Chapter 63672305

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Chapter NumberXIV
Chapter Title
Chapter Urlhttp://nla.gov.au/nla.news-article63672305
Full Date1893-11-18
Page Number18
Corrections0
Word Count598
IllustratedN
Last Corrected0000-00-00
Newspaper TitleIllustrated Sydney News (NSW: 1881-1894)
Trove TitleA Girl Named Bobbie
article text

CHAPTER XIV.

" Well, can't I have afternoon tea, too ?" asked Bobbie, fit . to cry at the thought of the way her guest would despise the appoint- ments of the parsonage.

" Oh, certainly," said Bertha, grimly ; " there's them little cups in the best china cupboard ; you can have them, but I'm not coming a dancing round the drawing-room

to hand them round."

" I suppose she has a footman to do it," said Bobbie, in a most melancholy tone.

"Or black slaves who offer fragrant

Pekoe iii golden cups on their hended knee," suggested Dick j " I'll black up, if you like, and curl my hair."

" It's mean of you to laugh," said Bobbie, pettishly " you haven't to stay with the stuck-up girl, and talk fashions, and see her looking at the patch in the carpet, and the tear in the curtains, and sneering because we only keep one servant."

Dick repeated his offer of blacking him- self. " I'd make a grand nigger," he said ; " she'd be quite impressed, only I bar handing those cups round-I'd tumble over some- thing and smash them, and they were mother's, you knoAV."

" Well, I might wash Suds and let him hand the cake round, ladies often let their little boys do it, and I could pour out " said Bobbie slowly ; it did not seem half a bad plan. " Bertha could open the front door and hand her to you, the black servant, and you could open the drawing-room door and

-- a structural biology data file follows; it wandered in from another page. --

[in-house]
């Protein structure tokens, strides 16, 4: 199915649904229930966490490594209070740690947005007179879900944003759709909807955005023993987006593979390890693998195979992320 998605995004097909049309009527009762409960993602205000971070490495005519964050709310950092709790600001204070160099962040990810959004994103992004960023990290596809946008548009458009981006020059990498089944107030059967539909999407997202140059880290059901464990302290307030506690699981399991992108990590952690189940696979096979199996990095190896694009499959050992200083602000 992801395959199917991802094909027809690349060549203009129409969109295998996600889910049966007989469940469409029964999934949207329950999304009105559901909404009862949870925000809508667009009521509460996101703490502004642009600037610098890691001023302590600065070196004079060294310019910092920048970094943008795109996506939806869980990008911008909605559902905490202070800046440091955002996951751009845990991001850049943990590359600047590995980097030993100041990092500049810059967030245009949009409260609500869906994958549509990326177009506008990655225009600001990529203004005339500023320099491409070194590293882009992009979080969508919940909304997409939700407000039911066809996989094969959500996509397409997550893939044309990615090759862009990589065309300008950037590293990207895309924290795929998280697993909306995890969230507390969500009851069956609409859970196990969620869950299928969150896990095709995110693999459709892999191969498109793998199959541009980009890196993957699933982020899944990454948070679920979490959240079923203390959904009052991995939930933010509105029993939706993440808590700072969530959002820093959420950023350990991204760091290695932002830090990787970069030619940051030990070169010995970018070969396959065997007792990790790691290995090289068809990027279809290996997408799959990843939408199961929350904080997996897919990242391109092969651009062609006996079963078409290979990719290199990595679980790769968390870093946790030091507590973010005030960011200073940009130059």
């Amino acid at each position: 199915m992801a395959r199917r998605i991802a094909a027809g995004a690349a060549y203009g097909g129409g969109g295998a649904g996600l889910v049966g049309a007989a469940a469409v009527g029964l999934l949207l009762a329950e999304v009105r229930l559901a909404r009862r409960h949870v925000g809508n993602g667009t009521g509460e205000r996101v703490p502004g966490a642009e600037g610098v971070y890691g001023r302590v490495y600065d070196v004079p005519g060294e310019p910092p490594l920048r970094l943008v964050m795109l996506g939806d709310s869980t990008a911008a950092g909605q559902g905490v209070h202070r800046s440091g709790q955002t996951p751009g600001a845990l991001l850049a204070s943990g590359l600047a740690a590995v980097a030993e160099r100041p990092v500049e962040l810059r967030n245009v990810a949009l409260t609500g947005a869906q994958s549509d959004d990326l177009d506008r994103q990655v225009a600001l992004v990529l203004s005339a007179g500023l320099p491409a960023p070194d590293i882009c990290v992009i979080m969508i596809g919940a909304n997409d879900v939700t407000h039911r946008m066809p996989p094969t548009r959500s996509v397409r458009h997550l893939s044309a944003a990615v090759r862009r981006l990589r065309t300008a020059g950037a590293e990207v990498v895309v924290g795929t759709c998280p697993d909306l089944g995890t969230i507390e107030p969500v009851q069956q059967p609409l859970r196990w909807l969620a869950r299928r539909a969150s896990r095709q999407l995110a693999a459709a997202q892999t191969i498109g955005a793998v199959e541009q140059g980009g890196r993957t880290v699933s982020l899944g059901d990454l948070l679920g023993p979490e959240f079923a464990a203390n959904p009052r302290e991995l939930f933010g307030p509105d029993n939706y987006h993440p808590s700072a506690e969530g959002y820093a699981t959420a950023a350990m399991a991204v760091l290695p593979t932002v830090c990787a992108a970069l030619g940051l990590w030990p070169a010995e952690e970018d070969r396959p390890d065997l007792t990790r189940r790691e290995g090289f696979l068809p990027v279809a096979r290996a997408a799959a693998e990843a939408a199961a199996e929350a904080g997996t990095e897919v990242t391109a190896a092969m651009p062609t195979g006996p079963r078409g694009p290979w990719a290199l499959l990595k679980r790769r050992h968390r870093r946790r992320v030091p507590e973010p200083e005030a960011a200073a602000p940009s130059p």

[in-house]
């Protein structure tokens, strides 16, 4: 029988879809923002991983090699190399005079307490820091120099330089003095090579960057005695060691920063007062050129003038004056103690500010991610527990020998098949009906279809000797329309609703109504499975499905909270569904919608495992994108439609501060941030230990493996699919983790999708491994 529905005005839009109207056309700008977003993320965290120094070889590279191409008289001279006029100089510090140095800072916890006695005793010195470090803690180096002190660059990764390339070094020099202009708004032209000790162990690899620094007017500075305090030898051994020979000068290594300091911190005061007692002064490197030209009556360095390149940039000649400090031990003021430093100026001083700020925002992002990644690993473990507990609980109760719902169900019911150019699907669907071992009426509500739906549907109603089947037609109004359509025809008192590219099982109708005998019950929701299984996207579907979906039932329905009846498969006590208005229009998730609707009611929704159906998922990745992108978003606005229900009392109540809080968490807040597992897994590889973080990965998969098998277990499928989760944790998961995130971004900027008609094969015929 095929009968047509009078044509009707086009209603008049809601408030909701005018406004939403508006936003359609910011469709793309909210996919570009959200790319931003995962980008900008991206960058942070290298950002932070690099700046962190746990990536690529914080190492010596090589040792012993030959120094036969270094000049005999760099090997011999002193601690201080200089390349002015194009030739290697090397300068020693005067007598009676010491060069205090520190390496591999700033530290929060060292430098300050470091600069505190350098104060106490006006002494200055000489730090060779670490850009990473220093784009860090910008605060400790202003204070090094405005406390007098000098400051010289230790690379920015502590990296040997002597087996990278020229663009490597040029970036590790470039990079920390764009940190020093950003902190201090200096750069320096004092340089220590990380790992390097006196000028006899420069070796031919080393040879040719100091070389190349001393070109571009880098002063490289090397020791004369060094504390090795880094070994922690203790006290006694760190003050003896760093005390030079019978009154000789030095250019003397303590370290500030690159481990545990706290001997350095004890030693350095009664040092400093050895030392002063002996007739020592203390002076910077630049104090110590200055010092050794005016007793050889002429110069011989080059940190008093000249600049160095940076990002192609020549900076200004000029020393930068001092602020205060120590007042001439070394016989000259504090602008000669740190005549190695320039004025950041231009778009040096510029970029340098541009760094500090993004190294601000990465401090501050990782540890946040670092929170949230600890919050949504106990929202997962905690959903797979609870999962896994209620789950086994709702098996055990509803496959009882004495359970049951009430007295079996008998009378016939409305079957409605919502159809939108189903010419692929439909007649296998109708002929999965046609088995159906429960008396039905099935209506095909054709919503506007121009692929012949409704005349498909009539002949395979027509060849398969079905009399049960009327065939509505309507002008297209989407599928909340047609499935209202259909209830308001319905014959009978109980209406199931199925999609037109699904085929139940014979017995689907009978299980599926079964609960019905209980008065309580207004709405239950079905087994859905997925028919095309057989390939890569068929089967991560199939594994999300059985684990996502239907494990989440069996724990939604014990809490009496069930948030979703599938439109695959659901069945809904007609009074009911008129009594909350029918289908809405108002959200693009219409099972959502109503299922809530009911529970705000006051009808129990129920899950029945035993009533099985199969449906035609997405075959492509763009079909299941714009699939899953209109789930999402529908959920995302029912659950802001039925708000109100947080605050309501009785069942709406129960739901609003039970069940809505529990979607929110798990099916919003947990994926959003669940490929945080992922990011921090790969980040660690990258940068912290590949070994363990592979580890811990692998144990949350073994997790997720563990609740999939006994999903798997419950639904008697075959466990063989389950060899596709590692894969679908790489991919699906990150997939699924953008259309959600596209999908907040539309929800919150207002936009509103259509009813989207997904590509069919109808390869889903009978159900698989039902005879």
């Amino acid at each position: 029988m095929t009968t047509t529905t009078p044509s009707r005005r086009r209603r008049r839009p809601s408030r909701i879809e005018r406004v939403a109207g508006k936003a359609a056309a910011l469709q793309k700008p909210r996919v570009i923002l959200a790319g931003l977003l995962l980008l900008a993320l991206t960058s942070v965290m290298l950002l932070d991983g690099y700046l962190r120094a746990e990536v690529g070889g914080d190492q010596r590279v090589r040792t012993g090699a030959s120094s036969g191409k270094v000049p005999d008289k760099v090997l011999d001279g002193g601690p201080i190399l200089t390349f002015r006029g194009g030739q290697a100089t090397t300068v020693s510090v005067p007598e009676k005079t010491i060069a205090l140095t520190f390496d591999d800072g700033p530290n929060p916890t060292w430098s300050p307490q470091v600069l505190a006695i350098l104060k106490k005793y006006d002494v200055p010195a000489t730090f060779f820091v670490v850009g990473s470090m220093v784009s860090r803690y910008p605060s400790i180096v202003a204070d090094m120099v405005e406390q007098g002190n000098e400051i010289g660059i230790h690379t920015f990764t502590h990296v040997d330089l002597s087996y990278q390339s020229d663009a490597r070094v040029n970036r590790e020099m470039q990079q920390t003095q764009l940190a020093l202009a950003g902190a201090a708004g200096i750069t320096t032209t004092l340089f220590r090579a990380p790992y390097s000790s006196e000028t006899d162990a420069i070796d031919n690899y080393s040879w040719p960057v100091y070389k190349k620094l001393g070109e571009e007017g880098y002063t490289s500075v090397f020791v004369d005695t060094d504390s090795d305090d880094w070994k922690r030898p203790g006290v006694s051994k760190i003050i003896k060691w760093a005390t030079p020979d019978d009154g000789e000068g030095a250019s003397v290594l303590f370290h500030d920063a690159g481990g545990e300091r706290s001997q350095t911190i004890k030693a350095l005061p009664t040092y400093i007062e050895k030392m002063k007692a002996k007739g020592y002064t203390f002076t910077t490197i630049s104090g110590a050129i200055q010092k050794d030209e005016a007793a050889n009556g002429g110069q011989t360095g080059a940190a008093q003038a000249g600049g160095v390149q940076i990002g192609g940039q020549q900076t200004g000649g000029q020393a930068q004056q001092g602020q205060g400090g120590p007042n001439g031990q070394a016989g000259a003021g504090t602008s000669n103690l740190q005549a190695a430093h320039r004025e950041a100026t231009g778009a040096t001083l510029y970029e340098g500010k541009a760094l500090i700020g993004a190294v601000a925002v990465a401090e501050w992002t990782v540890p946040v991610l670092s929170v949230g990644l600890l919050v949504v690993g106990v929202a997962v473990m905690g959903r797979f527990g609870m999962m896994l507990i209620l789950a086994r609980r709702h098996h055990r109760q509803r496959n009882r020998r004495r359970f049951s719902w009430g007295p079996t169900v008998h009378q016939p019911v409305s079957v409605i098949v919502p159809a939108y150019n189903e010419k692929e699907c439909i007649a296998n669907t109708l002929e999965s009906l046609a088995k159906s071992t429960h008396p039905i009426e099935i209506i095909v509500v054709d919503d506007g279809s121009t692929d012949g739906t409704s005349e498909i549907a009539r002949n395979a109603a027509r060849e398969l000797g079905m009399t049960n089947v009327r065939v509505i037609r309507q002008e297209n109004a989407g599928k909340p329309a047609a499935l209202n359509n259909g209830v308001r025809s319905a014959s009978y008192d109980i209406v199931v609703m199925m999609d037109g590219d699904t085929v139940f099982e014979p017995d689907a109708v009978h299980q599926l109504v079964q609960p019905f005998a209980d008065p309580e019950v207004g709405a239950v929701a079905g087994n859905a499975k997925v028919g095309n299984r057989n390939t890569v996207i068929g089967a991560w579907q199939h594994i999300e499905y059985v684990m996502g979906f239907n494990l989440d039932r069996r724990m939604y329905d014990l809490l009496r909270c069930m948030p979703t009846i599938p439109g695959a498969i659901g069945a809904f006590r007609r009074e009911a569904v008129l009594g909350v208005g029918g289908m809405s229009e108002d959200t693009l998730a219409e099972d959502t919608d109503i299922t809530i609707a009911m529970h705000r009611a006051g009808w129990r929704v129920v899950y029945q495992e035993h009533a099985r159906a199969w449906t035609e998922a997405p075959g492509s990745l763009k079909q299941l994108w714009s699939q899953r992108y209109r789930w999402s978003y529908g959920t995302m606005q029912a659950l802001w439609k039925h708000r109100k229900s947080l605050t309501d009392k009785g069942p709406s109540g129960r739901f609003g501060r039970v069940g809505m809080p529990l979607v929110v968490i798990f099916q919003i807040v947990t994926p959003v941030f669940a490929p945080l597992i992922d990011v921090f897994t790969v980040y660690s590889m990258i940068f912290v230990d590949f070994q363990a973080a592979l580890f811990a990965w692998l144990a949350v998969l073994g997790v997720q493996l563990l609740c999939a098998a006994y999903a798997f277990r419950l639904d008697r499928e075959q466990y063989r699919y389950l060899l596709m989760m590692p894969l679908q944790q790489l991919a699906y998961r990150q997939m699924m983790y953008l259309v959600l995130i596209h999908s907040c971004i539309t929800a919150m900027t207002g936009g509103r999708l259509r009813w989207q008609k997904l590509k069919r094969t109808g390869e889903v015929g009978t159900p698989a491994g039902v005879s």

announce her to me."

And so they arranged it, the boys entering heartily into the plan, only, as we have seen, Suds at the last moment had to he bribed to do his part.

The carriage rolled up to the door, the footman sprang down, rang the bell, and assisted his young mistress to alight, then he returned to his seat, and at her orders the coachman touched up the horses and drove away, leaving Midge on the doorstep, very nervous and shy. A moment's delay and Bertha, with cap awry and very grim face, opened the door and stared somewhat keenly at the little lady for whose sake the house had been so upset.

" Is Miss Lennox at home ?" asked Midge somewhat timidly, and Bertha's reply was reassuring.

" At home ? Of course she is ; hasn't she been expectin' ye all the week ? Come right in, little miss."

Little Miss came right in, and was met hy a very black nigger in a somewhat shabby black suit, on which large silver buttons had been clumsily sewn-'' You bab de busness wid my lady, missis ?" he queried, salaaming ┬┐ind smirking before her, and then there was a sudden, smothered explosion of laughter at the further end of the hall, and several peeping heads were hastily withdrawn from the staircase land- ing.

" I-I-yes, I came to see Miss Lennox," said Midge, looking somewhat alarmed at t ie black's peculiar behavior-" does she not live here ?" she added, for with a sudden throb of fear she thought she might have come to some place similar to the scene of her unhappy adventure.

" Yah ! yali ! Marse Wallace he am out, Missy is bossin' round ; you gwine in ter see her ? Come long dis way, lady fair and beautiful as lotos berries, como long, her tink dat you lieber come, but I zay, non, non, mais, zee viii come, and presto she

come."

(TO BE CONTINUED.)